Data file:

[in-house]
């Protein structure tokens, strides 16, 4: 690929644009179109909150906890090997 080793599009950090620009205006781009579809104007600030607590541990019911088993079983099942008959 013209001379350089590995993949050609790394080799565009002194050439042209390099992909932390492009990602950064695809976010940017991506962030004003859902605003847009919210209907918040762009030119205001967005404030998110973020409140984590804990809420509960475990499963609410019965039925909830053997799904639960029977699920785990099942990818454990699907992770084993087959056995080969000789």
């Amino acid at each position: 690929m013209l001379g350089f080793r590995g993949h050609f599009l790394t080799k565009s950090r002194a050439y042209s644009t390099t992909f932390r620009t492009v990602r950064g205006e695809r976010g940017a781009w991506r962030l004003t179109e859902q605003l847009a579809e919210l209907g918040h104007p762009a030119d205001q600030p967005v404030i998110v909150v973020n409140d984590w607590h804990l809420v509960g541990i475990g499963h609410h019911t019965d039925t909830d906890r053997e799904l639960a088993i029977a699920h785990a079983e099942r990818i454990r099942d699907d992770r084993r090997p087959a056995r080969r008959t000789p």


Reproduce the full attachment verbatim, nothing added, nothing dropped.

[in-house]
């Protein structure tokens, strides 16, 4: 690929644009179109909150906890090997 080793599009950090620009205006781009579809104007600030607590541990019911088993079983099942008959 013209001379350089590995993949050609790394080799565009002194050439042209390099992909932390492009990602950064695809976010940017991506962030004003859902605003847009919210209907918040762009030119205001967005404030998110973020409140984590804990809420509960475990499963609410019965039925909830053997799904639960029977699920785990099942990818454990699907992770084993087959056995080969000789």
């Amino acid at each position: 690929m013209l001379g350089f080793r590995g993949h050609f599009l790394t080799k565009s950090r002194a050439y042209s644009t390099t992909f932390r620009t492009v990602r950064g205006e695809r976010g940017a781009w991506r962030l004003t179109e859902q605003l847009a579809e919210l209907g918040h104007p762009a030119d205001q600030p967005v404030i998110v909150v973020n409140d984590w607590h804990l809420v509960g541990i475990g499963h609410h019911t019965d039925t909830d906890r053997e799904l639960a088993i029977a699920h785990a079983e099942r990818i454990r099942d699907d992770r084993r090997p087959a056995r080969r008959t000789p």